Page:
THIBODAUX — Due to a successful transition to selective admissions, Nicholls State University posted the highest increase in graduation rates among Louisiana’s 12 public four-year universities that reported figures to the Louisiana Board of Regents.
According to the preliminary report, 41.88 percent of 2005 Nicholls first-time freshmen graduated from Nicholls or another state institution within six years. That’s nearly a 10 percentage-point increase over the university’s 2004 statewide graduation rate, which was 32.11 percent. Nicholls now has the highest graduation rate among Louisiana’s regional universities and the fourth highest among institutions statewide.
“Our graduation rate is the final bit of evidence, validating that the introduction of selective admissions in 2005 has been successful and students benefited from that move,” University President Stephen T. Hulbert said. “Graduation rates take a long time to measure [six years], but these most recent results definitively show that higher quality students are choosing Nicholls and that we’re providing the services needed to support their success.”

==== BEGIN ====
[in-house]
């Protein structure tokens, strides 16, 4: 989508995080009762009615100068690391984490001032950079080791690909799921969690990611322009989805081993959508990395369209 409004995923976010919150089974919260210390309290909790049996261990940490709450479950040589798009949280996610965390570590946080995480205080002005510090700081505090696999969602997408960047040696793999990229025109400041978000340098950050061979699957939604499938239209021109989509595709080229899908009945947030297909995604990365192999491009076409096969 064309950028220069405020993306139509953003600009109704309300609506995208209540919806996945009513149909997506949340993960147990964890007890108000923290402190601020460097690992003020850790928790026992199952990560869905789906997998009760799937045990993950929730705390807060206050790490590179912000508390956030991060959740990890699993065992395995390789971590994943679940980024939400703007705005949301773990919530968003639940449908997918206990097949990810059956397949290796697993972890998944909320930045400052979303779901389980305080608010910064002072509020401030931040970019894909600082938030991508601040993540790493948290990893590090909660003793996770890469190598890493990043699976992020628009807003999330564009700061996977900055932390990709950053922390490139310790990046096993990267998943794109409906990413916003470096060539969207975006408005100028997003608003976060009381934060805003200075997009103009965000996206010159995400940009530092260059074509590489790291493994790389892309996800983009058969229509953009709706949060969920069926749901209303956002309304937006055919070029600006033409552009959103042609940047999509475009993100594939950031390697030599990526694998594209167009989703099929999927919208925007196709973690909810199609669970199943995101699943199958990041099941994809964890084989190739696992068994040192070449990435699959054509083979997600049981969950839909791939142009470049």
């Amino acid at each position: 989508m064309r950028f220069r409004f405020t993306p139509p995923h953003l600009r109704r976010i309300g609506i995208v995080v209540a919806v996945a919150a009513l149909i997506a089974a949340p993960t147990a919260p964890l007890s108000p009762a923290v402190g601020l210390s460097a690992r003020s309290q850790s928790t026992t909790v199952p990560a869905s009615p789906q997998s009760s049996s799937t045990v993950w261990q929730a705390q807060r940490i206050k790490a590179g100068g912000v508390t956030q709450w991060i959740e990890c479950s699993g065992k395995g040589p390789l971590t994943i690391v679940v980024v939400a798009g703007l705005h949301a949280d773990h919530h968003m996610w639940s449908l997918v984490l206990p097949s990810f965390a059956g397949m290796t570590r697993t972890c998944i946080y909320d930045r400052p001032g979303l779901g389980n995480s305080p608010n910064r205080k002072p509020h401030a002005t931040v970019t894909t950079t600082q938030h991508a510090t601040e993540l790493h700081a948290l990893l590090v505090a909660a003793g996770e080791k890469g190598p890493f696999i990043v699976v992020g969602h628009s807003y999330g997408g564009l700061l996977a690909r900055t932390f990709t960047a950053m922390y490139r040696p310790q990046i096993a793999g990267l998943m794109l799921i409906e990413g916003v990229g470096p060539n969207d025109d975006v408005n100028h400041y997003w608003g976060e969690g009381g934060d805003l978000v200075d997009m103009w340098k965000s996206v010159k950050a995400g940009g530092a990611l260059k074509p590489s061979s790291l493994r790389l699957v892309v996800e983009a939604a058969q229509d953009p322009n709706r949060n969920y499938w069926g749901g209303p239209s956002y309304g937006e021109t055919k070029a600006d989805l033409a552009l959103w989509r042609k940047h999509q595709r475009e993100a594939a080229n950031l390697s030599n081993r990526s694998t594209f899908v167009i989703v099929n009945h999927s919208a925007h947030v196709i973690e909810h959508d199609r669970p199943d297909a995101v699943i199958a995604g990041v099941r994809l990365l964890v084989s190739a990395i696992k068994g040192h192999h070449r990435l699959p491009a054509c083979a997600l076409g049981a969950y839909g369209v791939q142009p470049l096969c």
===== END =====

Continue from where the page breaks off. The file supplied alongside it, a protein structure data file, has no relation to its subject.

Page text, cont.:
To prepare for the transition to selective admissions, Nicholls created University College, a portal of entry for all freshmen, in 2004. The college provides centralized academic advising, tutoring and writing assistance services as well as programs that engage students and enhance their first-year experience.
Nicholls’ graduation rate, which is higher than the University of Louisiana System average, illustrates that the university is increasing student success and institutional accountability, as required by the GRAD Act. By meeting these specific performance objectives, Nicholls gains the authority to adjust tuition and participate in certain autonomies, such as contract negotiation and technology purchasing authorities. The large jump in Nicholls’ 2005 graduation rate also helps explain the university’s decrease in overall enrollment.
“These are the students who are responsible for record-setting graduation rates over the past four years,” Hulbert said. “This is not a one-year anomaly; we know that our freshman classes since 2005 are progressing toward their degrees at even faster rates. Although our total enrollment has decreased, our first-time freshmen are up by 10 percent. Nicholls is attracting better-prepared students who are moving into the workforce quicker and making a positive impact in their communities.”